We return from a well-deserved break with a continuation of our discussion on mortgages. As you no doubt remember, with interest rates low, valuations picking up, and lenders getting friendlier, there hasn’t been a better time to get a new mortgage in the past several years.
But not every homeowner needs, wants, or can qualify for a new mortgage. So here are some alternative ways to tap your home equity for special expenditures, or just in case.
Home equity loan
Home equity loans are usually for a fixed term (say, ten years), and for a fixed interest rate. The rates are usually a bit higher than the interest rate charged for a traditional 30-year fixed rate mortgage.
According to Bankrate.com, the current average rate for a home equity loan is about 6%, whereas 30-year mortgages are closer to (and in some cases, less than) 4%.
However, home equity loans generally have lower closing costs and fees than what you would incur if you were to get a new traditional mortgage.
When requesting a home equity loan from a lender, it’s usually better to err on the side of requesting “too much”, rather than “not enough”.
Once you qualify for a home equity loan, you receive the proceeds immediately, and the monthly repayments of principal and interest begin.
You can usually use the proceeds however you want, but some ideal reasons to borrow via a home equity loan include undertaking a home remodeling project, or refinancing debt that has a higher interest rate (such as credit card accounts).
Regardless of how you use the loan proceeds, the interest charged on up to $100,000 of a home equity loan can be tax-deductible if you qualify (see Publication 936 at www.irs.gov for more information).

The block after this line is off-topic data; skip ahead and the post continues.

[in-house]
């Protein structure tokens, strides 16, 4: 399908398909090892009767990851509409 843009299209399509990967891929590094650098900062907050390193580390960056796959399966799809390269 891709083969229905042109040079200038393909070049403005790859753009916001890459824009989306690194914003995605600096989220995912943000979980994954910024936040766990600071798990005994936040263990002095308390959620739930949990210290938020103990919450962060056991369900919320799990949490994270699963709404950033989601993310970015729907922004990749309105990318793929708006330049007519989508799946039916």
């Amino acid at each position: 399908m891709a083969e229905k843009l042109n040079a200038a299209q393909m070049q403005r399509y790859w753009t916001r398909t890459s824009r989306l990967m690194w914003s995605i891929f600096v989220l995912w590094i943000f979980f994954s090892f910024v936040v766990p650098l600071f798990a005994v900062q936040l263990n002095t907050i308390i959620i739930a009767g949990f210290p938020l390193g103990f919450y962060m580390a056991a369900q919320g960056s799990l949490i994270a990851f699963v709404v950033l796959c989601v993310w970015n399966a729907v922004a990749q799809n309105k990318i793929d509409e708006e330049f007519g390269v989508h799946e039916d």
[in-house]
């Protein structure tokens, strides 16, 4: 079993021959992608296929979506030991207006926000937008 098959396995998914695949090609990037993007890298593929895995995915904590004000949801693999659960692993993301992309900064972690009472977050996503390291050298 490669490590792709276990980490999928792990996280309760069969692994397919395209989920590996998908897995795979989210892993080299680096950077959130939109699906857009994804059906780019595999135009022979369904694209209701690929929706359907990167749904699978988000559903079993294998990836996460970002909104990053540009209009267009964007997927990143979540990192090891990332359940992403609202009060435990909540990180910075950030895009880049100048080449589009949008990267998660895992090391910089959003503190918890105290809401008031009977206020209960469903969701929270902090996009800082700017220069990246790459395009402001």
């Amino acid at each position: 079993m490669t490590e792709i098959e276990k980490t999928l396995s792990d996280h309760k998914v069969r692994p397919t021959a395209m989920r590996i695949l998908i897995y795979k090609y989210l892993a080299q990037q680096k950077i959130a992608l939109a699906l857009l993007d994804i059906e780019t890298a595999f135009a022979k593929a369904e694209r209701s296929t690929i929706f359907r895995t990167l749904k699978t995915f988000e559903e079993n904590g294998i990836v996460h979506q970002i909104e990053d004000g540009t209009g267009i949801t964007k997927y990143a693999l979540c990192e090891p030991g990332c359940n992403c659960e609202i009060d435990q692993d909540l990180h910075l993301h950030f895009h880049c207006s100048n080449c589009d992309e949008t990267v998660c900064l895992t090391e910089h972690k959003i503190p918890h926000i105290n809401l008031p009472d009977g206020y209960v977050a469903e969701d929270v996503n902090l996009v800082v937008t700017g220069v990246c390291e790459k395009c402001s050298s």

Home equity line of credit (“HELOC”)
The HELOC is a pre-approved ability to borrow against the home equity you have established, at any time and with no additional paperwork or application process, and up to a predetermined amount.
The fees to establish a HELOC are usually less than getting a traditional mortgage, and may be as little as a few hundred dollars. However, some HELOC lenders charge a nominal annual fee to keep the loan open and available to you.
Unlike the home equity loan, the interest rate on a HELOC is usually adjustable, meaning it can go up or down, depending on the benchmark rate used by the lender.
Often the HELOC interest rate can’t rise more than a few percentage points within a given year, and can’t ever go higher than a certain amount.
But if interest rates rise while you have borrowed money via a HELOC, your monthly minimum payments and total interest paid could go up, too.
Another difference from the home equity loan is that once you have the HELOC in place, you can tap it whenever you want, for as much as you want (again, up to the predetermined limit).
Then you only pay interest on the amount borrowed via the HELOC each month, until you decide to pay the HELOC off. Like the home equity line of credit, any interest you pay on the HELOC may be tax-deductible if you qualify.
Generally lenders will allow the HELOC to remain open for several years, and if any amount borrowed isn’t paid off at a certain time, they will help you convert the HELOC to the aforementioned home equity loan, with a new fixed interest rate and payment amount.
Some possible future events that may trigger the need for a HELOC include a potential loss of income due to retirement or unemployment, looming higher education expenses, or a larger purchase that can’t be financed as easily and inexpensively as the terms offered via a HELOC.
Think of getting a HELOC as a form of insurance, in that you can draw from it in a time of financial need without going through the approval process.
And like most forms of insurance, the best time to get a HELOC is before you actually need it.